Moneyball: The Art of Winning an Unfair Game, by Michael Lewis, is a book about Billy Beane, general manager of the Oakland Athletics, and how under his management the A's became one of the top teams in MLB on a budget that was a fraction of that of many other teams.
Billy Beane's secret weapon is math. And this puts him at odds with baseball's conventional wisdom. The A's scouts are always second-guessing the work of Beane and his assistant, Paul DePodesta. The scouts travel around the country and recommend players on the basis of what comes down to good looks and wishful extrapolation. Beane and DePodesta, on the other hand, have accumulated massive amounts of data about potential players. They can characterize every aspect of a player's performance and they know how to put a price on it. But they can't explain this to the old guard:
No one in big league baseball cares about how often a college player walks; Paul cares about it more than just about anything else. He doesn't explain why walks are important. He doesn't explain that he has gone back and studied which amateur hitters made it to the big leagues, and which did not, and why. He doesn't explain that the important traits in a baseball player were not all equally important. That foot speed, fielding ability, even raw power tended to be dramatically overpriced. That the ability to control the strike zone was the greatest indicator of future success. That the number of walks a hitter drew was the best indicator of whether he understood how to control the strike zone. Paul doesn't say that if a guy has a keen eye at the plate in college, he'll likely keep that keen eye in the pros. He doesn't explain that plate discipline might be an innate trait, rather than something a free-swinging amateur can be taught in the pros. He doesn't talk about all the other statistically based insights— the overwhelming importance of on-base percentage, the significance of pitches seen per plate appearance— that he uses to value precisely a hitter's contribution to a baseball offense. He doesn't stress the importance of generalizing from a large body of evidence as opposed to a small one. He doesn't explain anything because Billy doesn't want him to. Billy was forever telling Paul that when you try to explain probability theory to baseball guys, you just end up confusing them.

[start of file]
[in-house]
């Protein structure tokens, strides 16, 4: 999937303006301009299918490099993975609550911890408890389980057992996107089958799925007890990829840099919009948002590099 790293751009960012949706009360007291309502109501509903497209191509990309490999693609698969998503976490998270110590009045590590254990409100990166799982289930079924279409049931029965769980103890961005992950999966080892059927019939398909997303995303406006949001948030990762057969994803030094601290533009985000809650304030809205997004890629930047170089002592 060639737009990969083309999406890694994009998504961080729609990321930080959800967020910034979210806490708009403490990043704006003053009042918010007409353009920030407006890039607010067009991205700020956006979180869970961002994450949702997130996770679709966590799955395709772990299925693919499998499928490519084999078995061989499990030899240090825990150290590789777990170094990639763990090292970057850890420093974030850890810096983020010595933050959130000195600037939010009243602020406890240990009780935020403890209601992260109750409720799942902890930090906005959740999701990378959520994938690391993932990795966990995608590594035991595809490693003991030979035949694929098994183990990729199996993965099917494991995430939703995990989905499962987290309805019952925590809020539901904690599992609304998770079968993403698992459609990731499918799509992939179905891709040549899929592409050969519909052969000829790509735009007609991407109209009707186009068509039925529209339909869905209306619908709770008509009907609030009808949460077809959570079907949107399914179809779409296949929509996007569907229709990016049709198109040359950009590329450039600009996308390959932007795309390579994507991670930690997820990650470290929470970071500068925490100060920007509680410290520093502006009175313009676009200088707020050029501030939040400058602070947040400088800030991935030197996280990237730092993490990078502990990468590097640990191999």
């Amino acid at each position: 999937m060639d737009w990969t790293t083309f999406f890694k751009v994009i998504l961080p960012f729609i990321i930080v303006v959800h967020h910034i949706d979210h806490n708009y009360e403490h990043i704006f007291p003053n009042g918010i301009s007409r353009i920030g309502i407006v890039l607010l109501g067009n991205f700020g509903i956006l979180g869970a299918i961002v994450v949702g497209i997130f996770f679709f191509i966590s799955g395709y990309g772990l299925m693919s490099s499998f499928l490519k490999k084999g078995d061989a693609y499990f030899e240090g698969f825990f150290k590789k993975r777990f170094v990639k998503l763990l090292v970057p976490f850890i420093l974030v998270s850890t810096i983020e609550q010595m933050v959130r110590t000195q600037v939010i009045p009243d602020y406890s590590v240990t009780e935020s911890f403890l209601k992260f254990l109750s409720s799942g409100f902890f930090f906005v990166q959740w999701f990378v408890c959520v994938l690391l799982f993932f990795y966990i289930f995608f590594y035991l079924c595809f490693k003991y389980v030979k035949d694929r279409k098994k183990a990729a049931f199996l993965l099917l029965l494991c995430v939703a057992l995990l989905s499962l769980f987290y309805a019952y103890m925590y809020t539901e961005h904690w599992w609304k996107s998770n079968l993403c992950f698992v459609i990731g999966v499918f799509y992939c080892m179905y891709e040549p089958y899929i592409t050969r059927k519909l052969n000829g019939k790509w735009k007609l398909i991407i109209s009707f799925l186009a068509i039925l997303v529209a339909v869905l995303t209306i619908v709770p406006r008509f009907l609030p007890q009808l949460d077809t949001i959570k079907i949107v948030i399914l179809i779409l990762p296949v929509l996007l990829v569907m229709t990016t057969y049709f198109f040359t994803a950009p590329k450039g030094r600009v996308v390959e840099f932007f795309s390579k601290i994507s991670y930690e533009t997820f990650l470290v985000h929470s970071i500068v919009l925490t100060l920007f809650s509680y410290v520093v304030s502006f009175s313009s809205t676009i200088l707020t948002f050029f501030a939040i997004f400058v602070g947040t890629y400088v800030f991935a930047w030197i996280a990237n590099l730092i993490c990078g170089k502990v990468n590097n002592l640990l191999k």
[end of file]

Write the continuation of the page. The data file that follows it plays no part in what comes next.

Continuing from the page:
The scouts (and the management of every team except the A's) were looking for personalities. They wanted players who were power hitters and would steal bases (and were, did I mention, good looking?), even though stealing bases doesn't win games. They looked at numbers like RBI and saves, even though RBI doesn't win games. Beane and DePodesta had sophisticated models and they attempted to maximize one thing, the one thing that actually matters: expected runs per dollar, and hence, games won per dollar. So Beane was highly effective in trading away his star (read: overvalued) players and replacing them with unknowns (read: undervalued) who were nearly as good. He knew what traits were important and what deficiencies could be ignored. (Good thing, because, the A's budget being what it was, Beane often had to settle for what were superficially "damaged goods".)
If you can picture all this, consider that Beane managed the team's training and strategy the same way he chose the draft picks. Under Beane's management, the A's had a phenomenal 2002 season, including a 20-game winning streak.
I don't even like baseball (full disclosure: I do like math), and I found this book riveting. Michael Lewis lays out the story very well— even though the book centers around statistics, there is no shortage of the human element here. Moneyball is an easy read, and highly recommended.
(Moneyball is being made into a movie, starring Brad Pitt as Billy Beane!)